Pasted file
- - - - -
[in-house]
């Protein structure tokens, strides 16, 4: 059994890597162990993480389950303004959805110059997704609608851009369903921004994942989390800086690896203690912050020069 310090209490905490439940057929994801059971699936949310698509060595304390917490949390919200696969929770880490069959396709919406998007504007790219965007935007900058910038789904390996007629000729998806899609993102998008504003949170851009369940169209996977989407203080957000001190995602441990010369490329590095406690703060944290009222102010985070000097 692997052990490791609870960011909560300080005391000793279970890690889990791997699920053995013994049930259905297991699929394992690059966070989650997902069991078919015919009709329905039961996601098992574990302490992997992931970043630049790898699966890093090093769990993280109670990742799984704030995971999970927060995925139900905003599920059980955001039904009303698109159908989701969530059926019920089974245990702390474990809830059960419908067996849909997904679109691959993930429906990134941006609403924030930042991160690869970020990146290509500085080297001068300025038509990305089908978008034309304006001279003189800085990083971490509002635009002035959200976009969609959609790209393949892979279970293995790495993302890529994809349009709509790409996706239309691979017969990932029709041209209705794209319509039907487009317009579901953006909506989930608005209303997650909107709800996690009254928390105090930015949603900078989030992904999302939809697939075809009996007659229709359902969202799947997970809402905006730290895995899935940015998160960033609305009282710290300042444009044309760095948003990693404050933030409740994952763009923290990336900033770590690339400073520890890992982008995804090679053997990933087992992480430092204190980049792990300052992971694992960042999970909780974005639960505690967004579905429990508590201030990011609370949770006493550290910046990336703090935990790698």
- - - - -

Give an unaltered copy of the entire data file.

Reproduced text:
[in-house]
């Protein structure tokens, strides 16, 4: 059994890597162990993480389950303004959805110059997704609608851009369903921004994942989390800086690896203690912050020069 310090209490905490439940057929994801059971699936949310698509060595304390917490949390919200696969929770880490069959396709919406998007504007790219965007935007900058910038789904390996007629000729998806899609993102998008504003949170851009369940169209996977989407203080957000001190995602441990010369490329590095406690703060944290009222102010985070000097 692997052990490791609870960011909560300080005391000793279970890690889990791997699920053995013994049930259905297991699929394992690059966070989650997902069991078919015919009709329905039961996601098992574990302490992997992931970043630049790898699966890093090093769990993280109670990742799984704030995971999970927060995925139900905003599920059980955001039904009303698109159908989701969530059926019920089974245990702390474990809830059960419908067996849909997904679109691959993930429906990134941006609403924030930042991160690869970020990146290509500085080297001068300025038509990305089908978008034309304006001279003189800085990083971490509002635009002035959200976009969609959609790209393949892979279970293995790495993302890529994809349009709509790409996706239309691979017969990932029709041209209705794209319509039907487009317009579901953006909506989930608005209303997650909107709800996690009254928390105090930015949603900078989030992904999302939809697939075809009996007659229709359902969202799947997970809402905006730290895995899935940015998160960033609305009282710290300042444009044309760095948003990693404050933030409740994952763009923290990336900033770590690339400073520890890992982008995804090679053997990933087992992480430092204190980049792990300052992971694992960042999970909780974005639960505690967004579905429990508590201030990011609370949770006493550290910046990336703090935990790698």